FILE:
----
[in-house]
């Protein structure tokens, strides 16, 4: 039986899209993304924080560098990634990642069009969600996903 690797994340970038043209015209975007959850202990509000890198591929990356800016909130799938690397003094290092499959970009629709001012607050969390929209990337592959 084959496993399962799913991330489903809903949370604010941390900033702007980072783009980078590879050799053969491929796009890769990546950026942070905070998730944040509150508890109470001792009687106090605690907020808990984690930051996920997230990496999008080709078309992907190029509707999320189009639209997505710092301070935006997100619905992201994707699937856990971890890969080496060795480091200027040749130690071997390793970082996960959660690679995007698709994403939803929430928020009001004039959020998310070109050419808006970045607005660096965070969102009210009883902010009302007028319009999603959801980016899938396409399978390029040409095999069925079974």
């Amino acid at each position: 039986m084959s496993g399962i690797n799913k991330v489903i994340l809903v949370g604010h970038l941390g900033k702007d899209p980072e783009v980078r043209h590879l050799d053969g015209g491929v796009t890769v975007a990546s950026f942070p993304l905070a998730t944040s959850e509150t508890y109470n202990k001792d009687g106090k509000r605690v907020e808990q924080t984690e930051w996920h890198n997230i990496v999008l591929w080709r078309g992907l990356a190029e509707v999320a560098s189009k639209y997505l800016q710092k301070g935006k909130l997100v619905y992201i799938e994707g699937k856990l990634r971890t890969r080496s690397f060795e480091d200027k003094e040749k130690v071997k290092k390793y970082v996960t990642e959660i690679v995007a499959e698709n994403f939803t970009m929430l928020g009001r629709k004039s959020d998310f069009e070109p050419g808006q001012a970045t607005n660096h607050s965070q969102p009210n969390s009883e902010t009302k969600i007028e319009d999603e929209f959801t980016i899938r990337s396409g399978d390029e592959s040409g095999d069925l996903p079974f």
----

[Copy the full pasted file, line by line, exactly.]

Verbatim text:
[in-house]
């Protein structure tokens, strides 16, 4: 039986899209993304924080560098990634990642069009969600996903 690797994340970038043209015209975007959850202990509000890198591929990356800016909130799938690397003094290092499959970009629709001012607050969390929209990337592959 084959496993399962799913991330489903809903949370604010941390900033702007980072783009980078590879050799053969491929796009890769990546950026942070905070998730944040509150508890109470001792009687106090605690907020808990984690930051996920997230990496999008080709078309992907190029509707999320189009639209997505710092301070935006997100619905992201994707699937856990971890890969080496060795480091200027040749130690071997390793970082996960959660690679995007698709994403939803929430928020009001004039959020998310070109050419808006970045607005660096965070969102009210009883902010009302007028319009999603959801980016899938396409399978390029040409095999069925079974």
């Amino acid at each position: 039986m084959s496993g399962i690797n799913k991330v489903i994340l809903v949370g604010h970038l941390g900033k702007d899209p980072e783009v980078r043209h590879l050799d053969g015209g491929v796009t890769v975007a990546s950026f942070p993304l905070a998730t944040s959850e509150t508890y109470n202990k001792d009687g106090k509000r605690v907020e808990q924080t984690e930051w996920h890198n997230i990496v999008l591929w080709r078309g992907l990356a190029e509707v999320a560098s189009k639209y997505l800016q710092k301070g935006k909130l997100v619905y992201i799938e994707g699937k856990l990634r971890t890969r080496s690397f060795e480091d200027k003094e040749k130690v071997k290092k390793y970082v996960t990642e959660i690679v995007a499959e698709n994403f939803t970009m929430l928020g009001r629709k004039s959020d998310f069009e070109p050419g808006q001012a970045t607005n660096h607050s965070q969102p009210n969390s009883e902010t009302k969600i007028e319009d999603e929209f959801t980016i899938r990337s396409g399978d390029e592959s040409g095999d069925l996903p079974f």